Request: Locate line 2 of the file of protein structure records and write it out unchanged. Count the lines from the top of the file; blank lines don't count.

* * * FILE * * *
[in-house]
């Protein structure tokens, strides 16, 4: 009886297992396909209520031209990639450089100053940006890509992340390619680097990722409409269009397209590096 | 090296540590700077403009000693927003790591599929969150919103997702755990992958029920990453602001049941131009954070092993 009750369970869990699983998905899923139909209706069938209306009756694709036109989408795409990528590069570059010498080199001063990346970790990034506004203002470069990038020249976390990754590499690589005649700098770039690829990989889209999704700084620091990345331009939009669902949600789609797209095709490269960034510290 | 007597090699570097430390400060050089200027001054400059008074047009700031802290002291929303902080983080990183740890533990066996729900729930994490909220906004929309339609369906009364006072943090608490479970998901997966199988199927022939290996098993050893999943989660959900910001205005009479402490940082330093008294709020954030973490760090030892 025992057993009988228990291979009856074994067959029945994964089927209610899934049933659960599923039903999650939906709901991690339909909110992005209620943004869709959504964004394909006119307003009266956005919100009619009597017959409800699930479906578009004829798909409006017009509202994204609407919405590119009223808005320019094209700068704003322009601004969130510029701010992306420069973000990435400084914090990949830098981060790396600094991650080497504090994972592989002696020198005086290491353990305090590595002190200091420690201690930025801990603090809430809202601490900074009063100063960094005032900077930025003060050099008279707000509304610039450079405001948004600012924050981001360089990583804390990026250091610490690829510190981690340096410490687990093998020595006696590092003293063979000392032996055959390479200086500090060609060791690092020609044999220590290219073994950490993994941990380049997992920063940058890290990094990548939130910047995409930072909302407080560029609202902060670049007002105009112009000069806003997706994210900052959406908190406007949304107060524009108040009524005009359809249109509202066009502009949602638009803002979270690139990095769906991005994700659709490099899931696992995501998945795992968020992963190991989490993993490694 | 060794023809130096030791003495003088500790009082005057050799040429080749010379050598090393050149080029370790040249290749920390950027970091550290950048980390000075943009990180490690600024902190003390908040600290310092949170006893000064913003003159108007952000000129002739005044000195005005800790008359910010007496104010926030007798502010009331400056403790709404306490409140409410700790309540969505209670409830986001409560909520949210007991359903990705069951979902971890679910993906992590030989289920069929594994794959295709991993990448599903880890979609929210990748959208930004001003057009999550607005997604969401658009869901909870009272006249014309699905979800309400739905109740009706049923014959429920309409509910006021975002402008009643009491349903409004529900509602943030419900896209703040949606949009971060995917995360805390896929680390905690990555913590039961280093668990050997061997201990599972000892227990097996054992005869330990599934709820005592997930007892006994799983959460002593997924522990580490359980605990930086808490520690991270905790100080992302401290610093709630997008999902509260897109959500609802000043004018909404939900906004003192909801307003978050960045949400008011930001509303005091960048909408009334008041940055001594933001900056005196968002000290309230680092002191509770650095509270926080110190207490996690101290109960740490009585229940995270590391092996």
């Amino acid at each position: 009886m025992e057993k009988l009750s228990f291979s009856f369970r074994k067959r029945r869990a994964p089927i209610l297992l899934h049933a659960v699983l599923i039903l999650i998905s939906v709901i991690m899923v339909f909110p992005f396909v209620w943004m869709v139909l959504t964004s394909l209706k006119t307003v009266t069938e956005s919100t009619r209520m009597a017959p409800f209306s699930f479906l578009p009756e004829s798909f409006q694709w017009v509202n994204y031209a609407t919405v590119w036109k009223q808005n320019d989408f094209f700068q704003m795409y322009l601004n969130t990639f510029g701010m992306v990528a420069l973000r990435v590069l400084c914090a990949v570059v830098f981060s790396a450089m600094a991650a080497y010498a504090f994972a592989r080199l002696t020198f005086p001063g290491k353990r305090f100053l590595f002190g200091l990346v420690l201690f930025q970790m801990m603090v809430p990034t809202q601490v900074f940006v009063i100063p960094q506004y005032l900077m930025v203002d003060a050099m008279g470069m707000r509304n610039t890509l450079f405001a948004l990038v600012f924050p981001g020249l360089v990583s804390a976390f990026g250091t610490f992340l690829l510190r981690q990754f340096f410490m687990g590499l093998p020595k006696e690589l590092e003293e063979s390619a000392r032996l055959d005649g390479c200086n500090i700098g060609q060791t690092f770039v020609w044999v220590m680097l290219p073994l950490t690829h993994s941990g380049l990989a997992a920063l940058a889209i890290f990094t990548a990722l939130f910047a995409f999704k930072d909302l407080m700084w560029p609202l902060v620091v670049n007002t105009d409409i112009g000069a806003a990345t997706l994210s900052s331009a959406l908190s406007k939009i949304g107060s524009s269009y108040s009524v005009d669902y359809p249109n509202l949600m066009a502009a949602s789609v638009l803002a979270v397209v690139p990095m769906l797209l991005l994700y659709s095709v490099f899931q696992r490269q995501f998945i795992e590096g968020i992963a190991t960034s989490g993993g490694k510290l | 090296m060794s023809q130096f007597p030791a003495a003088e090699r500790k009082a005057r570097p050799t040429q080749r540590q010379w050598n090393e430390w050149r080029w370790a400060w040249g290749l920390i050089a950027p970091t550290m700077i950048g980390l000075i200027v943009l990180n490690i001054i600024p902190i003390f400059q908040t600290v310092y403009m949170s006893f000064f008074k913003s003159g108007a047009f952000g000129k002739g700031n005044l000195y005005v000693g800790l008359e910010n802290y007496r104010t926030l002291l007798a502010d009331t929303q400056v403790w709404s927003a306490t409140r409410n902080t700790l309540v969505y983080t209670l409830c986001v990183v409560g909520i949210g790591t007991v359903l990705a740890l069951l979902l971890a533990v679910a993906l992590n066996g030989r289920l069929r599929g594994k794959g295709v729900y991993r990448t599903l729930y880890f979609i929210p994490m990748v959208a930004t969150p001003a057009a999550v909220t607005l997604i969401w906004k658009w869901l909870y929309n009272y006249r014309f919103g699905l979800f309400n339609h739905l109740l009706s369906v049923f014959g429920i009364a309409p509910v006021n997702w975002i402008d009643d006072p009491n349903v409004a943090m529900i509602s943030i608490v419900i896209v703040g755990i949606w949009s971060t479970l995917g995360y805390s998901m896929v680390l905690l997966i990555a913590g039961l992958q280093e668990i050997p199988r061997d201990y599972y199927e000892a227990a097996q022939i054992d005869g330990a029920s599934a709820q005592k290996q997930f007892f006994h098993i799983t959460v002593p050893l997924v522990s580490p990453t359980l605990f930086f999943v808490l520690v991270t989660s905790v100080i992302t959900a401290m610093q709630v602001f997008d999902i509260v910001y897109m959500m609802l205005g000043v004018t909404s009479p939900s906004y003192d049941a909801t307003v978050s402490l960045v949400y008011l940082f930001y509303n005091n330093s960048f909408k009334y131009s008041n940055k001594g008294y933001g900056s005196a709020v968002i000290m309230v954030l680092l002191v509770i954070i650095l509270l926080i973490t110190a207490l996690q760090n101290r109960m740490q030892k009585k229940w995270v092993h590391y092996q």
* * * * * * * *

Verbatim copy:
């Protein structure tokens, strides 16, 4: 009886297992396909209520031209990639450089100053940006890509992340390619680097990722409409269009397209590096 | 090296540590700077403009000693927003790591599929969150919103997702755990992958029920990453602001049941131009954070092993 009750369970869990699983998905899923139909209706069938209306009756694709036109989408795409990528590069570059010498080199001063990346970790990034506004203002470069990038020249976390990754590499690589005649700098770039690829990989889209999704700084620091990345331009939009669902949600789609797209095709490269960034510290 | 007597090699570097430390400060050089200027001054400059008074047009700031802290002291929303902080983080990183740890533990066996729900729930994490909220906004929309339609369906009364006072943090608490479970998901997966199988199927022939290996098993050893999943989660959900910001205005009479402490940082330093008294709020954030973490760090030892 025992057993009988228990291979009856074994067959029945994964089927209610899934049933659960599923039903999650939906709901991690339909909110992005209620943004869709959504964004394909006119307003009266956005919100009619009597017959409800699930479906578009004829798909409006017009509202994204609407919405590119009223808005320019094209700068704003322009601004969130510029701010992306420069973000990435400084914090990949830098981060790396600094991650080497504090994972592989002696020198005086290491353990305090590595002190200091420690201690930025801990603090809430809202601490900074009063100063960094005032900077930025003060050099008279707000509304610039450079405001948004600012924050981001360089990583804390990026250091610490690829510190981690340096410490687990093998020595006696590092003293063979000392032996055959390479200086500090060609060791690092020609044999220590290219073994950490993994941990380049997992920063940058890290990094990548939130910047995409930072909302407080560029609202902060670049007002105009112009000069806003997706994210900052959406908190406007949304107060524009108040009524005009359809249109509202066009502009949602638009803002979270690139990095769906991005994700659709490099899931696992995501998945795992968020992963190991989490993993490694 | 060794023809130096030791003495003088500790009082005057050799040429080749010379050598090393050149080029370790040249290749920390950027970091550290950048980390000075943009990180490690600024902190003390908040600290310092949170006893000064913003003159108007952000000129002739005044000195005005800790008359910010007496104010926030007798502010009331400056403790709404306490409140409410700790309540969505209670409830986001409560909520949210007991359903990705069951979902971890679910993906992590030989289920069929594994794959295709991993990448599903880890979609929210990748959208930004001003057009999550607005997604969401658009869901909870009272006249014309699905979800309400739905109740009706049923014959429920309409509910006021975002402008009643009491349903409004529900509602943030419900896209703040949606949009971060995917995360805390896929680390905690990555913590039961280093668990050997061997201990599972000892227990097996054992005869330990599934709820005592997930007892006994799983959460002593997924522990580490359980605990930086808490520690991270905790100080992302401290610093709630997008999902509260897109959500609802000043004018909404939900906004003192909801307003978050960045949400008011930001509303005091960048909408009334008041940055001594933001900056005196968002000290309230680092002191509770650095509270926080110190207490996690101290109960740490009585229940995270590391092996």